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The effect of lipidation on the self-assembly of the gut-derived peptide hormone PYY3–36

Hutchinson, J. A., Burholt, S., Hamley, I. W. ORCID:, Lundback, A.-K., Uddin, S., Gomes dos Santos, A., Reza, M., Seitsonen, J. and Ruokolainen, J. (2018) The effect of lipidation on the self-assembly of the gut-derived peptide hormone PYY3–36. Bioconjugate Chemistry, 29 (7). pp. 2296-2308. ISSN 1043-1802

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To link to this item DOI: 10.1021/acs.bioconjchem.8b00286


Lipidation is a powerful strategy to improve the stability in vivo of peptide drugs. Attachment of a lipid chain to a hydrophilic peptide leads to amphiphilicity and the potential for surfactant-like self-assembly. Here, the self-assembly and conformation of three lipidated derivatives of the gastrointestinal peptide hormone PYY3–36 is examined using a comprehensive range of spectroscopic, scattering, and electron microscopy methods and compared to those of the parent PYY3–36 peptide. The peptides are lipidated at Ser(11), Arg(17), or Arg(23) in the peptide; the former is within the β-turn domain (based on the published solution NMR structure), and the latter two are both within the α-helical domain. We show that it is possible to access a remarkable diversity of nanostructures ranging from micelles to nanotapes and fibrillar hydrogels by control of assembly conditions (concentration, pH, and temperature). All of the lipopeptides self-assemble above a critical aggregation concentration (cac), determined through pyrene fluorescence probe measurements, and they all have predominantly α-helical secondary structure at their native pH. The pH and temperature dependence of the α-helical conformation were probed via circular dichroism spectroscopy experiments. Lipidation was found to provide enhanced stability against changes in temperature and pH. The self-assembled structures were investigated using small-angle X-ray scattering (SAXS) and cryogenic transmission electron microscopy (cryo-TEM). Distinct differences in nanostructure were observed for lipidated and unlipidated peptides, also depending on the position of lipidation. Remarkably, micelles containing lipopeptides with α-helical peptide conformation were observed. Gelation was observed at higher concentrations in certain pH intervals for the lipidated peptides, but not for unlipidated PYY3–36. Thus, lipidation, in addition to enhancing stability against pH and temperature variation, also provides a route to prepare PYY peptide hydrogels. These findings provide important insights into the control of PYY3–36 conformation and aggregation by lipidation, relevant to the development of future therapeutics based on this peptide hormone, for example, in treatments for obesity.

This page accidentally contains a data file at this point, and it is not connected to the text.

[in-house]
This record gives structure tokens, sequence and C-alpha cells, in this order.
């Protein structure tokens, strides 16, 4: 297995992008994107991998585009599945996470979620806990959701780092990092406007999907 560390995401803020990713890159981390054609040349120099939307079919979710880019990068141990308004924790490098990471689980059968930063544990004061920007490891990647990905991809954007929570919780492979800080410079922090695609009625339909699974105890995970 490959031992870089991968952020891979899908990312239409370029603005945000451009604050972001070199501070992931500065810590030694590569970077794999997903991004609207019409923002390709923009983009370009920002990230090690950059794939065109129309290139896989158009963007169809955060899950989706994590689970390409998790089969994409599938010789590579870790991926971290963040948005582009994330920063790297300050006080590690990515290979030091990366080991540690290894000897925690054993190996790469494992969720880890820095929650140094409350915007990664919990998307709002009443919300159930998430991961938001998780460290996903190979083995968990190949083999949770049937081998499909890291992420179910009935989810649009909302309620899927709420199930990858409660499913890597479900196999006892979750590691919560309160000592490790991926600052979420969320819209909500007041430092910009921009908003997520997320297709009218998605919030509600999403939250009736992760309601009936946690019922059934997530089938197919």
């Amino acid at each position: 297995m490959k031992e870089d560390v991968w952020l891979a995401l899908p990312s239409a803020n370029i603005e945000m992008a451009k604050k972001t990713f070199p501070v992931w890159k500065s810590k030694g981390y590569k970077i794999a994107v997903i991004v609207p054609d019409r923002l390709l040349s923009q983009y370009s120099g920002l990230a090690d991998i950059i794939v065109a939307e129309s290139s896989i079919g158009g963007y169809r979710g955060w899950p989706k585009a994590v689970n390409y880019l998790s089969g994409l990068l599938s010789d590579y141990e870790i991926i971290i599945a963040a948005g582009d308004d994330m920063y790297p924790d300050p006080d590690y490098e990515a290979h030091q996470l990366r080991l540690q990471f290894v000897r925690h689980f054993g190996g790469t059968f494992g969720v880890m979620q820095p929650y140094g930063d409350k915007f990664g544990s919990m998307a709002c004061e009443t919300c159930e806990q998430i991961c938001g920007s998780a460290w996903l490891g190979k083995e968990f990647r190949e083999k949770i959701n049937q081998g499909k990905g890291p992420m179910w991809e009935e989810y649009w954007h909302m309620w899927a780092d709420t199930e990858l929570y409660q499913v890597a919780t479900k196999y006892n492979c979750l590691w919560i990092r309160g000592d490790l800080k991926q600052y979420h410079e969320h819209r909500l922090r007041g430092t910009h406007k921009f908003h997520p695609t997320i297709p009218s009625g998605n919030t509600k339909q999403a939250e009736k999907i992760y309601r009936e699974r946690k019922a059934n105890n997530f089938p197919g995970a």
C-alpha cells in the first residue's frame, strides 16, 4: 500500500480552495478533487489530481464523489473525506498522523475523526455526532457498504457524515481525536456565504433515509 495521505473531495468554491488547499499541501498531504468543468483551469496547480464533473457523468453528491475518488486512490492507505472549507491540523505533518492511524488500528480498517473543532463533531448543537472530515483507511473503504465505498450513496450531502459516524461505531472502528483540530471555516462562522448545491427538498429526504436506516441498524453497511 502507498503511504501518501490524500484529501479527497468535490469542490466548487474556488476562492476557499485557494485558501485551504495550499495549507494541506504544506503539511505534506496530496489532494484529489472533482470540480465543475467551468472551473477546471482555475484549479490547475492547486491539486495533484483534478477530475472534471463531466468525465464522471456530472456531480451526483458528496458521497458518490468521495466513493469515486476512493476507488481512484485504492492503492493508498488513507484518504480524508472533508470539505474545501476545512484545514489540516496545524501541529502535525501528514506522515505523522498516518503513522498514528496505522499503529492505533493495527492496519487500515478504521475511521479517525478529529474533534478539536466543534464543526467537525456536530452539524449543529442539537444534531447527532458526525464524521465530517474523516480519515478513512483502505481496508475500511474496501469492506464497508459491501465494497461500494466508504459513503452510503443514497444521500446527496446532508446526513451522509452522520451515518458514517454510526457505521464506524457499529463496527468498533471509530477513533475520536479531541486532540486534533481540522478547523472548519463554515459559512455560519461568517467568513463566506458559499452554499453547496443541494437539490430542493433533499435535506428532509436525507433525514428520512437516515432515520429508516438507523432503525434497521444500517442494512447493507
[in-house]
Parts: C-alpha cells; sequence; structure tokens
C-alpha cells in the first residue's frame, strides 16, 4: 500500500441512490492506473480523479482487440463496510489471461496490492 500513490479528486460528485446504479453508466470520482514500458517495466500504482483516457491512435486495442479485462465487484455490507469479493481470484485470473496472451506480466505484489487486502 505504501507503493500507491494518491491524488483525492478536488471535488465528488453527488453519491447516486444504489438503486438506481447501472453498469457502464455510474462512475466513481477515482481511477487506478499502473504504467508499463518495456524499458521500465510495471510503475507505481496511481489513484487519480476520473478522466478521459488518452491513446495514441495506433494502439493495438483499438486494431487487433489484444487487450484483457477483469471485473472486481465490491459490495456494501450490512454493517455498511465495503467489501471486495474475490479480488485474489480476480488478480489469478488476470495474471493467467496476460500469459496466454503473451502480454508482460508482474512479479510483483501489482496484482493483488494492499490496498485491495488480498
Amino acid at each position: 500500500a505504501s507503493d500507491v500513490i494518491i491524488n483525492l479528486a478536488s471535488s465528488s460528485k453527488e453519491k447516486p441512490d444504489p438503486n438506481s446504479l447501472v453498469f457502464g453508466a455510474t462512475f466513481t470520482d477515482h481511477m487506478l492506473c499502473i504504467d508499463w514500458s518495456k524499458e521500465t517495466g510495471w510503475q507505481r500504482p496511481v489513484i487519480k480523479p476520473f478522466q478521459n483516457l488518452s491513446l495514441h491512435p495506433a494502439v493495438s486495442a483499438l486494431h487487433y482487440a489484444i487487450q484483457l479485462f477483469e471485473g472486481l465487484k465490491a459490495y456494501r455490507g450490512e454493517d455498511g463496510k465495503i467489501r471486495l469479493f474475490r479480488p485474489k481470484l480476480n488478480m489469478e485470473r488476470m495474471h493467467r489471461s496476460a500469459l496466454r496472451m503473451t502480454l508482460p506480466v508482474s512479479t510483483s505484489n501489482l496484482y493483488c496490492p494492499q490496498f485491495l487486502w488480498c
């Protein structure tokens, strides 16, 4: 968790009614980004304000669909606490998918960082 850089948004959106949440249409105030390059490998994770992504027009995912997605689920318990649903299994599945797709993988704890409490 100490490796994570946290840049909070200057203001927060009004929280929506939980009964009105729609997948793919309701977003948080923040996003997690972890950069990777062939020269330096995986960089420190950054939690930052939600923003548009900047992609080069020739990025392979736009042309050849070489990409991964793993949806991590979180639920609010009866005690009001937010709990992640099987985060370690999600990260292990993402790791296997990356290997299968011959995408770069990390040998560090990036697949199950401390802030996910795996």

Item Type:Article
Divisions:Interdisciplinary centres and themes > Chemical Analysis Facility (CAF)
ID Code:78250
Publisher:American Chemical Society


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